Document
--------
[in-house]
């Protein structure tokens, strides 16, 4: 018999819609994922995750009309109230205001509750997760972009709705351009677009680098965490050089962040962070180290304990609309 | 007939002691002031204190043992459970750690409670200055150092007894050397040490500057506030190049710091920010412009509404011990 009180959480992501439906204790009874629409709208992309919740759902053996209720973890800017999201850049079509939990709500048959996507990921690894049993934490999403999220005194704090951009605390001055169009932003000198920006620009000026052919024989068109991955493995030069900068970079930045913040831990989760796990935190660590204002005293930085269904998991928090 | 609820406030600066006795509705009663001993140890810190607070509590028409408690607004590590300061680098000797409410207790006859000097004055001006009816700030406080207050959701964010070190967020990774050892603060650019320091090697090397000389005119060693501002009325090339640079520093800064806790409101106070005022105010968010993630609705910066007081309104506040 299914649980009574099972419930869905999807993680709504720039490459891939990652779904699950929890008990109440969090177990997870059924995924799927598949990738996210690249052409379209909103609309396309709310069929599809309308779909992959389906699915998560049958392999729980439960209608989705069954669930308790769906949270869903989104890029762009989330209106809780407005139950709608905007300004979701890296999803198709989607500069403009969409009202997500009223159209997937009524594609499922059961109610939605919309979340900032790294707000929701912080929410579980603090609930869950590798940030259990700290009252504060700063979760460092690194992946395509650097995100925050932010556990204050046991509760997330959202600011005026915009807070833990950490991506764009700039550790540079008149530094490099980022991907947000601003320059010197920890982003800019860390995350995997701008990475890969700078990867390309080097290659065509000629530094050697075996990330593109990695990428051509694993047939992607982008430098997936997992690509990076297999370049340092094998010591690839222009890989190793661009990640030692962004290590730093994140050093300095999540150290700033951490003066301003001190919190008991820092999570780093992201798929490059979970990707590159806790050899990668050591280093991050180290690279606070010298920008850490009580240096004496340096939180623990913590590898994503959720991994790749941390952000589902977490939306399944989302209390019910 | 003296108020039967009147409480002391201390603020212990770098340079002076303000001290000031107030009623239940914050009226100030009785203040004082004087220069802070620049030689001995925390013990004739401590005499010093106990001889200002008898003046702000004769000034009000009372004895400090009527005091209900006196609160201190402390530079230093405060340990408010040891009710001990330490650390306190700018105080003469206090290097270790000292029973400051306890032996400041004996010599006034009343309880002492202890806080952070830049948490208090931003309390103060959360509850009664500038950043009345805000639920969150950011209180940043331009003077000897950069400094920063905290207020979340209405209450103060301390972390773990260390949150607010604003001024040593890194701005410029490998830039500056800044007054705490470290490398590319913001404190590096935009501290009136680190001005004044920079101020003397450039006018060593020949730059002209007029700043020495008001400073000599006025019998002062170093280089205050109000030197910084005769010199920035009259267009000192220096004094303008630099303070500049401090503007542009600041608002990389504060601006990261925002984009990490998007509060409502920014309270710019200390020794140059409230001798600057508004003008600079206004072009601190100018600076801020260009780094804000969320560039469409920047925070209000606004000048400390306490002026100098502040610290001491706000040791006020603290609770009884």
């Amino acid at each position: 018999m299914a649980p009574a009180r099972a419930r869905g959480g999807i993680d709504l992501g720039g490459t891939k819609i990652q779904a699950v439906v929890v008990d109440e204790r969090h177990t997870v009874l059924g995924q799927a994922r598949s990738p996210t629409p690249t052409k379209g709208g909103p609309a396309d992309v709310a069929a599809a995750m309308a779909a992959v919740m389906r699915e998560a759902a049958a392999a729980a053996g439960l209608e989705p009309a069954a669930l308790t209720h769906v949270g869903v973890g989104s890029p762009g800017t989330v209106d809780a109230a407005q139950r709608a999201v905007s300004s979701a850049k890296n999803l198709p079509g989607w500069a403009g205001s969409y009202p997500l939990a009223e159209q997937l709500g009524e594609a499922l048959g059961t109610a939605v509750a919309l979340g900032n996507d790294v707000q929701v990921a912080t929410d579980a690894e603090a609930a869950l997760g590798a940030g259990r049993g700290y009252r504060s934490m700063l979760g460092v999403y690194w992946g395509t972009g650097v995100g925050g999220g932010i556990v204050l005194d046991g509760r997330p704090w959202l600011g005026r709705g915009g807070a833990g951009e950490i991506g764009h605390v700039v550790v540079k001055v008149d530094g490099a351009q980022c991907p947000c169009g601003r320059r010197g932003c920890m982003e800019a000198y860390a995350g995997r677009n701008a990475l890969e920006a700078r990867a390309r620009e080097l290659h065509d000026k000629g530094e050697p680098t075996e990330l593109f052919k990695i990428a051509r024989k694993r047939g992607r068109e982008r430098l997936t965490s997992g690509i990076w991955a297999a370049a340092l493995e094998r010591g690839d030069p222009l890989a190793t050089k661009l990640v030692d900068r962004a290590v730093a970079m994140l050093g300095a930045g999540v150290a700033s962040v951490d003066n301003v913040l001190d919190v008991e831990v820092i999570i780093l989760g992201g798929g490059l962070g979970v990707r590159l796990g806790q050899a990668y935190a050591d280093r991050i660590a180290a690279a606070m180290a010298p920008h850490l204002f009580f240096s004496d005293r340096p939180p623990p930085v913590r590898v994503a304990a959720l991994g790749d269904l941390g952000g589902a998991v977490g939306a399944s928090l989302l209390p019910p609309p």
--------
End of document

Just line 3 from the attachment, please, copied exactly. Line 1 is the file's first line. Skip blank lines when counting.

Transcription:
């Amino acid at each position: 018999m299914a649980p009574a009180r099972a419930r869905g959480g999807i993680d709504l992501g720039g490459t891939k819609i990652q779904a699950v439906v929890v008990d109440e204790r969090h177990t997870v009874l059924g995924q799927a994922r598949s990738p996210t629409p690249t052409k379209g709208g909103p609309a396309d992309v709310a069929a599809a995750m309308a779909a992959v919740m389906r699915e998560a759902a049958a392999a729980a053996g439960l209608e989705p009309a069954a669930l308790t209720h769906v949270g869903v973890g989104s890029p762009g800017t989330v209106d809780a109230a407005q139950r709608a999201v905007s300004s979701a850049k890296n999803l198709p079509g989607w500069a403009g205001s969409y009202p997500l939990a009223e159209q997937l709500g009524e594609a499922l048959g059961t109610a939605v509750a919309l979340g900032n996507d790294v707000q929701v990921a912080t929410d579980a690894e603090a609930a869950l997760g590798a940030g259990r049993g700290y009252r504060s934490m700063l979760g460092v999403y690194w992946g395509t972009g650097v995100g925050g999220g932010i556990v204050l005194d046991g509760r997330p704090w959202l600011g005026r709705g915009g807070a833990g951009e950490i991506g764009h605390v700039v550790v540079k001055v008149d530094g490099a351009q980022c991907p947000c169009g601003r320059r010197g932003c920890m982003e800019a000198y860390a995350g995997r677009n701008a990475l890969e920006a700078r990867a390309r620009e080097l290659h065509d000026k000629g530094e050697p680098t075996e990330l593109f052919k990695i990428a051509r024989k694993r047939g992607r068109e982008r430098l997936t965490s997992g690509i990076w991955a297999a370049a340092l493995e094998r010591g690839d030069p222009l890989a190793t050089k661009l990640v030692d900068r962004a290590v730093a970079m994140l050093g300095a930045g999540v150290a700033s962040v951490d003066n301003v913040l001190d919190v008991e831990v820092i999570i780093l989760g992201g798929g490059l962070g979970v990707r590159l796990g806790q050899a990668y935190a050591d280093r991050i660590a180290a690279a606070m180290a010298p920008h850490l204002f009580f240096s004496d005293r340096p939180p623990p930085v913590r590898v994503a304990a959720l991994g790749d269904l941390g952000g589902a998991v977490g939306a399944s928090l989302l209390p019910p609309p």